The extent of the black-out was far from sweeping – Google has estimated, for instance, that "less than 0.007 percent of the Google Mail user base" was affected. Still, news of the problems, which started around 9 a.m. and continued until 10:50 a.m., echoed across Twitter and Facebook, as scores of frustrated users attempted to sign into their e-mail accounts or access cloud-stored documents.
"[F]or everyone who is affected, we apologize," Google said today in a statement issued to PC Magazine. "We know you count on Google to work for you and we're working hard to restore normal operation for you." The company has not yet specified what caused the outage, although Google Drive was hit by a similar problem in March.
It's worth noting, as more and more people choose to store their documents online – instead of simply stashing them away on their hard drive – that we're likely to see more disruptions in coming months. We're also likely to see more alarmism among cloud skeptics such as Apple co-founder Steve Wozniak, who predicted last year that the shift to the cloud was going to produce a "a lot of horrible problems" for users.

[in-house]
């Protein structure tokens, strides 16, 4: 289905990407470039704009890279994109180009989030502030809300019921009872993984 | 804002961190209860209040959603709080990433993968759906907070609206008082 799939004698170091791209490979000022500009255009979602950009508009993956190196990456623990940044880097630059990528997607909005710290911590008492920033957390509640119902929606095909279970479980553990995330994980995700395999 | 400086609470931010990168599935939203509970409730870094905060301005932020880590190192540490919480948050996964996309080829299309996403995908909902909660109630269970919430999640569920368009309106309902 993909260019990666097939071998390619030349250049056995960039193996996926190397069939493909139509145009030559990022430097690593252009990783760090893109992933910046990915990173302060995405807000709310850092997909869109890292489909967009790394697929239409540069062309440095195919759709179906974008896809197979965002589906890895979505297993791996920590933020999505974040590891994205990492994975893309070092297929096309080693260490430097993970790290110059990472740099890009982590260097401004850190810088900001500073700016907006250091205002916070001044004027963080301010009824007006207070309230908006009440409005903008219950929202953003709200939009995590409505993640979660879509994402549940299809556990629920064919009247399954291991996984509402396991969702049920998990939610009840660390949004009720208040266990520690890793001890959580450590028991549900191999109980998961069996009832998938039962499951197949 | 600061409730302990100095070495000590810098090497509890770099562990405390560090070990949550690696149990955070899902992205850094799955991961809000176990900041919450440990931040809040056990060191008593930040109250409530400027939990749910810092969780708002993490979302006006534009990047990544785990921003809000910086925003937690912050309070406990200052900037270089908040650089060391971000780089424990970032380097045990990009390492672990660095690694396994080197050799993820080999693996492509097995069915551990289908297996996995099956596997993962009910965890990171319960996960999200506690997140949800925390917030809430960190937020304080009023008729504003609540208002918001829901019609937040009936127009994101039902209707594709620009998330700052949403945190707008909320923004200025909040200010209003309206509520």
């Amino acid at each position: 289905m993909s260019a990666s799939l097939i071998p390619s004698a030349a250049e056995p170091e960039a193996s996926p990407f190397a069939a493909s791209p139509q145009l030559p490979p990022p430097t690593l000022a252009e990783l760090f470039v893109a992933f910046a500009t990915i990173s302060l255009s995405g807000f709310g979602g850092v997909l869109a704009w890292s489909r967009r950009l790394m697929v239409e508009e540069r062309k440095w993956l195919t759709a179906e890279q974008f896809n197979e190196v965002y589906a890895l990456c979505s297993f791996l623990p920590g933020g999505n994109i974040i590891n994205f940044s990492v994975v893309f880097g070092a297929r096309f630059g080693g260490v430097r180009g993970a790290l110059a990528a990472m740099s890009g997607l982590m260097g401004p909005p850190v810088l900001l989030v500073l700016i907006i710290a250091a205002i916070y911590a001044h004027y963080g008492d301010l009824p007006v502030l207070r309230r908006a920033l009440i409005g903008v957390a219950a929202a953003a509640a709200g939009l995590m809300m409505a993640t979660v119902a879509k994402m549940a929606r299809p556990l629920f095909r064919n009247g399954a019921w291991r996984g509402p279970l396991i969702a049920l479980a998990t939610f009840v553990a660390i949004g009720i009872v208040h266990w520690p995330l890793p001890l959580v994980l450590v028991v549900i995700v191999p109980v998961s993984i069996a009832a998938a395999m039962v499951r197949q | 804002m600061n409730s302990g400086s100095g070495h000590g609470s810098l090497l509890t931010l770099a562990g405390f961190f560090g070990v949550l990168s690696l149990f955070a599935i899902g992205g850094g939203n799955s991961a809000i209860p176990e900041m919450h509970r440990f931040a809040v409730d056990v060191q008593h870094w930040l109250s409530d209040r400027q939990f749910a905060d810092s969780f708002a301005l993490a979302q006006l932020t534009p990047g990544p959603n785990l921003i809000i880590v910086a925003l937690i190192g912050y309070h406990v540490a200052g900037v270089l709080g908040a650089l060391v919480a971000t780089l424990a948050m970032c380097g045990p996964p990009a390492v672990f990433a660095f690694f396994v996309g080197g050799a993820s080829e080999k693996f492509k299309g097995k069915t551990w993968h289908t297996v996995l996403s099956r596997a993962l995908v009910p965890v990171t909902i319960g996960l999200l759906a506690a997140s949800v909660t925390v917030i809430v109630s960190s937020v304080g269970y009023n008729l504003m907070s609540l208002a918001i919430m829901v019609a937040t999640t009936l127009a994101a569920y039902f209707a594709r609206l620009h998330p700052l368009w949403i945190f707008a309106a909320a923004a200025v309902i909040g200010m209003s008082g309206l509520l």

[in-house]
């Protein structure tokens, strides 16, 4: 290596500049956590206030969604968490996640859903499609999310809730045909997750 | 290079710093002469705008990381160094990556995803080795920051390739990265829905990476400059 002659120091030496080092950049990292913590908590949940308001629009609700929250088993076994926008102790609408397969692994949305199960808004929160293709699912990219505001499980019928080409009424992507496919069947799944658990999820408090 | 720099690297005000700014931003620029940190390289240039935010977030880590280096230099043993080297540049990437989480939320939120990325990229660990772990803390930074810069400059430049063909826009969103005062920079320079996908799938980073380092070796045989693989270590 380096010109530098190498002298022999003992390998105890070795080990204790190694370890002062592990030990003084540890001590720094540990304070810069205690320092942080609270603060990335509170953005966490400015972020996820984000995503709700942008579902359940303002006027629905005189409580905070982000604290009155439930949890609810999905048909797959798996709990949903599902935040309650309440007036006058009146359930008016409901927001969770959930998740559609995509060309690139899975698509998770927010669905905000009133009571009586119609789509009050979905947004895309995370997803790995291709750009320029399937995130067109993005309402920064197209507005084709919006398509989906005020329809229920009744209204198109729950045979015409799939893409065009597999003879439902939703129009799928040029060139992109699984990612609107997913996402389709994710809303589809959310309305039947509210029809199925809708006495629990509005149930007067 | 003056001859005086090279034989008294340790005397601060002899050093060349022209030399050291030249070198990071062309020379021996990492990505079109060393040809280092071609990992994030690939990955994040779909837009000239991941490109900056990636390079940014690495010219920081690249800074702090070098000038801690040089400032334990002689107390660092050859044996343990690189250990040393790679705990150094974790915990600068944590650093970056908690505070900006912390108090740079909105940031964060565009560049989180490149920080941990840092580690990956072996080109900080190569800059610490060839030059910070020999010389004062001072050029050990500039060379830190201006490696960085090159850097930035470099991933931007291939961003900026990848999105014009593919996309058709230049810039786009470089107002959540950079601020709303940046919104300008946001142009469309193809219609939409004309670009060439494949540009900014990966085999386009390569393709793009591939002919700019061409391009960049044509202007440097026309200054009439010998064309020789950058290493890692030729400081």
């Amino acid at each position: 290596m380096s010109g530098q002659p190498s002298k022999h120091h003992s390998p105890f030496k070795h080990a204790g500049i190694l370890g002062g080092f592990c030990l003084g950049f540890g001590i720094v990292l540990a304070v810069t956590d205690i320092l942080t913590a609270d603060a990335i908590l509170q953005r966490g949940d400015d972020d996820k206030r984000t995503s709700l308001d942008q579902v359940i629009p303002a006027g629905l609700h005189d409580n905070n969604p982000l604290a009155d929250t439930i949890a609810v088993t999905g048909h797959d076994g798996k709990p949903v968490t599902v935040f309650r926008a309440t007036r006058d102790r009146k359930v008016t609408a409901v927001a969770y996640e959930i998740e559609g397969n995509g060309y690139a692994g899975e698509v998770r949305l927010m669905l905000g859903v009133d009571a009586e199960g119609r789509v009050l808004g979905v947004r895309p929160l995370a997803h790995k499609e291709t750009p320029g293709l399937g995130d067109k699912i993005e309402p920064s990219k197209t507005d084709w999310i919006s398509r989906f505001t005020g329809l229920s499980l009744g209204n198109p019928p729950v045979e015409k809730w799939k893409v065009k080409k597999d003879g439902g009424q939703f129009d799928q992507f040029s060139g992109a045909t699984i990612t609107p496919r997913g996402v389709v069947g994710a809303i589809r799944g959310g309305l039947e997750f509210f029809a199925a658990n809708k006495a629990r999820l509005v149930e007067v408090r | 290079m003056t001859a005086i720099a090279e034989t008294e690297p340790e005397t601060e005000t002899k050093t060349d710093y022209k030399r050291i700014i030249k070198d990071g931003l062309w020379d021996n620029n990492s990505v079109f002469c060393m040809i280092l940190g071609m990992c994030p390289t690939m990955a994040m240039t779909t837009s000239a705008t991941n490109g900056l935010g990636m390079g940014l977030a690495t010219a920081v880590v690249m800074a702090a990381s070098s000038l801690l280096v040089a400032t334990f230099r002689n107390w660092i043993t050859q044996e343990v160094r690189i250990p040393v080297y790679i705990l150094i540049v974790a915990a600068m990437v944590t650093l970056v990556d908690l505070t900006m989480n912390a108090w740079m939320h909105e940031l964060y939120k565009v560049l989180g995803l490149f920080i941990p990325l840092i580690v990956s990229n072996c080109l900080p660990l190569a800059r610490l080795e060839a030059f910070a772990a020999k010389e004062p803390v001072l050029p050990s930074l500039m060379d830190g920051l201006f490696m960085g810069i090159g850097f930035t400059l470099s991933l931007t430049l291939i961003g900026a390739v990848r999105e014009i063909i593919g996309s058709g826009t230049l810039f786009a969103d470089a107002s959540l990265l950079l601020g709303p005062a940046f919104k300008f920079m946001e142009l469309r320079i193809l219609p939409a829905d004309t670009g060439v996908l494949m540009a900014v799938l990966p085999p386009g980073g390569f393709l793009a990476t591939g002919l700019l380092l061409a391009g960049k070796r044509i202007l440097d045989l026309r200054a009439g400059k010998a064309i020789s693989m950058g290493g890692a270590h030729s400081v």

"I want to feel that I own things," Wozniak said, according to the AFP. "A lot of people feel, 'Oh, everything is really on my computer,' but I say the more we transfer everything onto the web, onto the cloud, the less we're going to have control over it."
In related news, on February 22, Microsoft's cloud storage service, Azure, went completely dark, an issue that Microsoft later blamed on a "breakdown in procedures." The Redmond giant has promised to "continue to review the system and address any single points of failure."
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